Get Ready for the Big Island Parade!


Alameda Mayor’s Fourth of July Parade will kick-off at 10 a.m. on Friday.

The 3.3 mile route begins at Park Street and Lincoln Avenue and ends at Webster Street and Lincoln. Those wishing to check out the horses and parade floats before the event can come down to Park Street and Everett Street starting at 8 a.m.

There’s also a five-kilometer race and walk that starts at 9:45 a.m. at the corner of Park and Santa Clara Ave. It ends at Webster and Haight Avenue, in front of the judge’s stand.

“The Wells Fargo stagecoach is back this year, which is pretty exciting,” said event chair Barbara Price. “There’s a large horse population in the parade, too.”

The annual event is expected to include over 180 entries and as many as 55,000 spectators. Some 3,000 individuals and animals are participating.

Bay Area native Michael Finney, a longtime consumer reporter with ABC7 News and also KGO-AM 810, will be the grand marshal. Finney, a former Alameda resident, says he has close ties to the Island.

“I have been to the Mayor’s Fourth of July Parade may times with my brother and his family. I think the world of Alameda and was honored that Mayor Marie Gilmore asked me to take on this role,” Finney said.

Participants include a wide range of community and cultural groups, business organizations and more. There also will be plenty of VIPs and others in classic cars, along with groups on bikes, tricycles, stilts and other forms of transportation.

Marching bands and equestrian groups are always a highlight, organizers say. Last year, the Mayor’s Trophy went to the Otaez-El Agavero Charro Association of horseback and trick riders.

Alameda Backyard Growers invites community members to join it and march on the big day.

The gardening group is entry #117 this year. Its members will line up on Lincoln between Park Street and Grand Avenue by 9 a.m.

Marchers are encouraged to bring water, wear comfortable shoes and have sunglasses; sunscreen is highly recommended.



Another Successful 4th of July Parade


Thousands of Alamedans, other Bay Area residents, friends and family came together to enjoy the 36th-annual Mayor’s Fourth of July Parade today, which was followed by the Jumpin’ & Jivin’ Jubilee.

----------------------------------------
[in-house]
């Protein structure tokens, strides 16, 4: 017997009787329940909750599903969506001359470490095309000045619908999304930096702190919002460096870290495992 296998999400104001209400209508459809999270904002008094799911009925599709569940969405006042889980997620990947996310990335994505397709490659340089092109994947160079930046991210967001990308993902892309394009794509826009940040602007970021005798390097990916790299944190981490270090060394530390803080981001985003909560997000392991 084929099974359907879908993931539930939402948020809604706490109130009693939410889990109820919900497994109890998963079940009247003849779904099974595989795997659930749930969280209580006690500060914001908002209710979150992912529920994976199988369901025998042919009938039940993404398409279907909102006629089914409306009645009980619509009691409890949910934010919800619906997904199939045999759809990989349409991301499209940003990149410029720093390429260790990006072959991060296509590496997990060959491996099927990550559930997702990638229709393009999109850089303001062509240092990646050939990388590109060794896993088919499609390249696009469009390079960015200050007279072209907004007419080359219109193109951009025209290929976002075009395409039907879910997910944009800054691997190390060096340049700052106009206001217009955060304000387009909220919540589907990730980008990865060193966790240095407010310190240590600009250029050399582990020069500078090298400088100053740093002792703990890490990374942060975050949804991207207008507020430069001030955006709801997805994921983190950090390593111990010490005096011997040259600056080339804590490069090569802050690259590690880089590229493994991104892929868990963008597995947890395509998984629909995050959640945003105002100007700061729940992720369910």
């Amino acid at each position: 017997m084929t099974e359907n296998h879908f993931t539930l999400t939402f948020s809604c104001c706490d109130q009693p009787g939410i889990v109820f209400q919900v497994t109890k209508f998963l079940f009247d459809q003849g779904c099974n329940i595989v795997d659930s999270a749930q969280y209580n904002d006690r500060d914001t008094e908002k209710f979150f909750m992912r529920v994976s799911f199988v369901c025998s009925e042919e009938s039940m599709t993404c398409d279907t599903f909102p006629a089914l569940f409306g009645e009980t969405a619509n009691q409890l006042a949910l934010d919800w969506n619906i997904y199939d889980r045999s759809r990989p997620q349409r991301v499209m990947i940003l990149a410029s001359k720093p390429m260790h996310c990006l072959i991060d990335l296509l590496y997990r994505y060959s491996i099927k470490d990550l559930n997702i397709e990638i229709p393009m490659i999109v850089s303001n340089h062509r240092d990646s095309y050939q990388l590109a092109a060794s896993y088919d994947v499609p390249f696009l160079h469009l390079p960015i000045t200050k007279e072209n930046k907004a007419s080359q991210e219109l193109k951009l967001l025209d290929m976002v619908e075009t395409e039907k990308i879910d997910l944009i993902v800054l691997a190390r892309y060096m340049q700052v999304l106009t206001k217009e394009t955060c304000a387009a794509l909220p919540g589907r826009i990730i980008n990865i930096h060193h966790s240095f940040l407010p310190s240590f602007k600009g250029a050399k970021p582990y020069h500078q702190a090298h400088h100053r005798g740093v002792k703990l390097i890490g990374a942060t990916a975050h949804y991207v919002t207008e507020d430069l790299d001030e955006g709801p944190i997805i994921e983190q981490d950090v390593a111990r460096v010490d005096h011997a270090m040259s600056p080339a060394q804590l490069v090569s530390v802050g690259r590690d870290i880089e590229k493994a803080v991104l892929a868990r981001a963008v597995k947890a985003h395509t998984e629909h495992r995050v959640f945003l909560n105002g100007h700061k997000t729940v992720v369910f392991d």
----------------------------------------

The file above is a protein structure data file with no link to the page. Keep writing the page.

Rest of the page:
The parade finished at noon, with the jubilee at Rittler Park going on until 4 p.m. today.

Parade organizers said that in the past few years, the crowds have been close to 50,000.

Before Alameda Mayor Marie Gilmore, who led the parade, a color guard from the U.S. Coast Guard (below) and the Lincoln Middle School Band (above) entertained the crowd. They were followed by the grand marshal, deputy-grand marshals and City Council.

parade 1b

Along with the Lincoln Middle School band (which includes about 150 members), the Cougar Cadets drill team, a San Francisco dance troupe, Alameda’s jazz bands – from Alameda High School, Encinal High School, and Saint Joseph Notre Dame, and the Arroyo High School marching band from San Lorenzo performed along the three-mile parade route.

Alameda’s Fourth of July event is a certified equestrian parade, according to parade volunteer Barbara Price: “This means that riders get points for their competitions by participating,” explained Price. “We generally get about 10 equestrian entries.”

This year’s grand marshal was former Alameda County Supervisor Alice Lai-Bitker, a long-time Alameda resident.

This year’s deputy grand marshals were Dylan Moore, a senior at the Alameda Community Learning Center (ACLC) and active Boy Scout, who helped resuscitate a resident earlier this year, and Bhaani Singh, who just graduated from Encinal High School and is headed to the University of California-Berkeley after being a member of the city’s Youth Advisory Commission.



Photos from Alameda’s Fourth of July Parade

My photo tech just finally downloaded the pictures she took at Alameda’s Fourth of July Parade.
the singing blue stars of the uss hornet

small dogs fourth of july float She, like me, almost always cries at parades. She likes observing the celebration of all different kinds of passions and hobbies, joys and commitments. And if it’s not a general sense of being overwhelmed by the variety and richness of the human experience that moves her, there’s always a disabled American veterans float, stop the war fourth of julyand thinking about lives changed by war, that really makes her eyes moisten. There were more than 150 and floats at the parade this month. Here’s shots of three.